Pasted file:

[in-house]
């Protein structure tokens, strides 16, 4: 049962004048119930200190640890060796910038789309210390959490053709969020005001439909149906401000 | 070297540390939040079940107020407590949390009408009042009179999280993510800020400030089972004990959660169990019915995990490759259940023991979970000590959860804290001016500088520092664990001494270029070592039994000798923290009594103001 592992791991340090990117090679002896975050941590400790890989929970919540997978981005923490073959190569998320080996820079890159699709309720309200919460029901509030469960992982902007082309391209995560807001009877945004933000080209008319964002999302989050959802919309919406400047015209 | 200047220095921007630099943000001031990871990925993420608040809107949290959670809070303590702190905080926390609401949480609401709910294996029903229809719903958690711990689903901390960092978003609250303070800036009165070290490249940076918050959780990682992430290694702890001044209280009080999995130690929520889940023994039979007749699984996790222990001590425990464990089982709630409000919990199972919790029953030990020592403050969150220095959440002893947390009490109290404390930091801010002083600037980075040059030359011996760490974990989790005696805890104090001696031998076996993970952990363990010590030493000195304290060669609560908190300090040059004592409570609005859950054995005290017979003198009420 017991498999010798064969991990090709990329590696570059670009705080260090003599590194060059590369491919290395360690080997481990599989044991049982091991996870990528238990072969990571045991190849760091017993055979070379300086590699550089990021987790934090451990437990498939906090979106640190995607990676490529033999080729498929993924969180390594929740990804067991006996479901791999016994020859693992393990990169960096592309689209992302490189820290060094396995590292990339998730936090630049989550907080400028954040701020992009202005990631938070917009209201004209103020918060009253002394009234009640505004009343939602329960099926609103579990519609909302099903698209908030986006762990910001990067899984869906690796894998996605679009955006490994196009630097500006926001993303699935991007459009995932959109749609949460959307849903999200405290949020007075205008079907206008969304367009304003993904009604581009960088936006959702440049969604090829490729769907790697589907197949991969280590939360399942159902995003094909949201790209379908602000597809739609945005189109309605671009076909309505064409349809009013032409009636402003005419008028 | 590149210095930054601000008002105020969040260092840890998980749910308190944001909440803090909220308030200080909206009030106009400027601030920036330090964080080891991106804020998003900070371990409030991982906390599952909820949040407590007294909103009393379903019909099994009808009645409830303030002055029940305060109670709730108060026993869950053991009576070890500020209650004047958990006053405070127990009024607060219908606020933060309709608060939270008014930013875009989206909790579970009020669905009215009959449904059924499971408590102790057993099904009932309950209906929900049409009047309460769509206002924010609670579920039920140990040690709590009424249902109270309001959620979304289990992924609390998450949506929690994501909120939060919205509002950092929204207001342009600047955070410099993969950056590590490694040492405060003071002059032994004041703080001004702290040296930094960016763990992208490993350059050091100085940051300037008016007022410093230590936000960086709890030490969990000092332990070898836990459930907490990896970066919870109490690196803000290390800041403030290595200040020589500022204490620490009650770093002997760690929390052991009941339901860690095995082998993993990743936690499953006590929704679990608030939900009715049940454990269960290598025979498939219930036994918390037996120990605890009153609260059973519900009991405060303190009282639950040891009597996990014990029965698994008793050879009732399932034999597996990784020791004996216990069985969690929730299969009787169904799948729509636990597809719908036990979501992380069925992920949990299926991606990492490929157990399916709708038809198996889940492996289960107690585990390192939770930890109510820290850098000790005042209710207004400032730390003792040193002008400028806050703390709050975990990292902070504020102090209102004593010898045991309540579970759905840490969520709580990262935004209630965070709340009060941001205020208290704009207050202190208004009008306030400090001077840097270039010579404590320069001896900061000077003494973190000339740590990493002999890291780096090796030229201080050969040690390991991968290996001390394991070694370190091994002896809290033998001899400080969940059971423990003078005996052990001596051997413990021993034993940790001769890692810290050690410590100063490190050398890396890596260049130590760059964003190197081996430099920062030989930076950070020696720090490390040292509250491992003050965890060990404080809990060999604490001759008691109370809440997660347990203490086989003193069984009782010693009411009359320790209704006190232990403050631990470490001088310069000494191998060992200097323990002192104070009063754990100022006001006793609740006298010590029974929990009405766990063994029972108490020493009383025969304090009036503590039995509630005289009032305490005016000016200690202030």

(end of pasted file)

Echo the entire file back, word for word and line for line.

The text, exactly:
[in-house]
């Protein structure tokens, strides 16, 4: 049962004048119930200190640890060796910038789309210390959490053709969020005001439909149906401000 | 070297540390939040079940107020407590949390009408009042009179999280993510800020400030089972004990959660169990019915995990490759259940023991979970000590959860804290001016500088520092664990001494270029070592039994000798923290009594103001 592992791991340090990117090679002896975050941590400790890989929970919540997978981005923490073959190569998320080996820079890159699709309720309200919460029901509030469960992982902007082309391209995560807001009877945004933000080209008319964002999302989050959802919309919406400047015209 | 200047220095921007630099943000001031990871990925993420608040809107949290959670809070303590702190905080926390609401949480609401709910294996029903229809719903958690711990689903901390960092978003609250303070800036009165070290490249940076918050959780990682992430290694702890001044209280009080999995130690929520889940023994039979007749699984996790222990001590425990464990089982709630409000919990199972919790029953030990020592403050969150220095959440002893947390009490109290404390930091801010002083600037980075040059030359011996760490974990989790005696805890104090001696031998076996993970952990363990010590030493000195304290060669609560908190300090040059004592409570609005859950054995005290017979003198009420 017991498999010798064969991990090709990329590696570059670009705080260090003599590194060059590369491919290395360690080997481990599989044991049982091991996870990528238990072969990571045991190849760091017993055979070379300086590699550089990021987790934090451990437990498939906090979106640190995607990676490529033999080729498929993924969180390594929740990804067991006996479901791999016994020859693992393990990169960096592309689209992302490189820290060094396995590292990339998730936090630049989550907080400028954040701020992009202005990631938070917009209201004209103020918060009253002394009234009640505004009343939602329960099926609103579990519609909302099903698209908030986006762990910001990067899984869906690796894998996605679009955006490994196009630097500006926001993303699935991007459009995932959109749609949460959307849903999200405290949020007075205008079907206008969304367009304003993904009604581009960088936006959702440049969604090829490729769907790697589907197949991969280590939360399942159902995003094909949201790209379908602000597809739609945005189109309605671009076909309505064409349809009013032409009636402003005419008028 | 590149210095930054601000008002105020969040260092840890998980749910308190944001909440803090909220308030200080909206009030106009400027601030920036330090964080080891991106804020998003900070371990409030991982906390599952909820949040407590007294909103009393379903019909099994009808009645409830303030002055029940305060109670709730108060026993869950053991009576070890500020209650004047958990006053405070127990009024607060219908606020933060309709608060939270008014930013875009989206909790579970009020669905009215009959449904059924499971408590102790057993099904009932309950209906929900049409009047309460769509206002924010609670579920039920140990040690709590009424249902109270309001959620979304289990992924609390998450949506929690994501909120939060919205509002950092929204207001342009600047955070410099993969950056590590490694040492405060003071002059032994004041703080001004702290040296930094960016763990992208490993350059050091100085940051300037008016007022410093230590936000960086709890030490969990000092332990070898836990459930907490990896970066919870109490690196803000290390800041403030290595200040020589500022204490620490009650770093002997760690929390052991009941339901860690095995082998993993990743936690499953006590929704679990608030939900009715049940454990269960290598025979498939219930036994918390037996120990605890009153609260059973519900009991405060303190009282639950040891009597996990014990029965698994008793050879009732399932034999597996990784020791004996216990069985969690929730299969009787169904799948729509636990597809719908036990979501992380069925992920949990299926991606990492490929157990399916709708038809198996889940492996289960107690585990390192939770930890109510820290850098000790005042209710207004400032730390003792040193002008400028806050703390709050975990990292902070504020102090209102004593010898045991309540579970759905840490969520709580990262935004209630965070709340009060941001205020208290704009207050202190208004009008306030400090001077840097270039010579404590320069001896900061000077003494973190000339740590990493002999890291780096090796030229201080050969040690390991991968290996001390394991070694370190091994002896809290033998001899400080969940059971423990003078005996052990001596051997413990021993034993940790001769890692810290050690410590100063490190050398890396890596260049130590760059964003190197081996430099920062030989930076950070020696720090490390040292509250491992003050965890060990404080809990060999604490001759008691109370809440997660347990203490086989003193069984009782010693009411009359320790209704006190232990403050631990470490001088310069000494191998060992200097323990002192104070009063754990100022006001006793609740006298010590029974929990009405766990063994029972108490020493009383025969304090009036503590039995509630005289009032305490005016000016200690202030």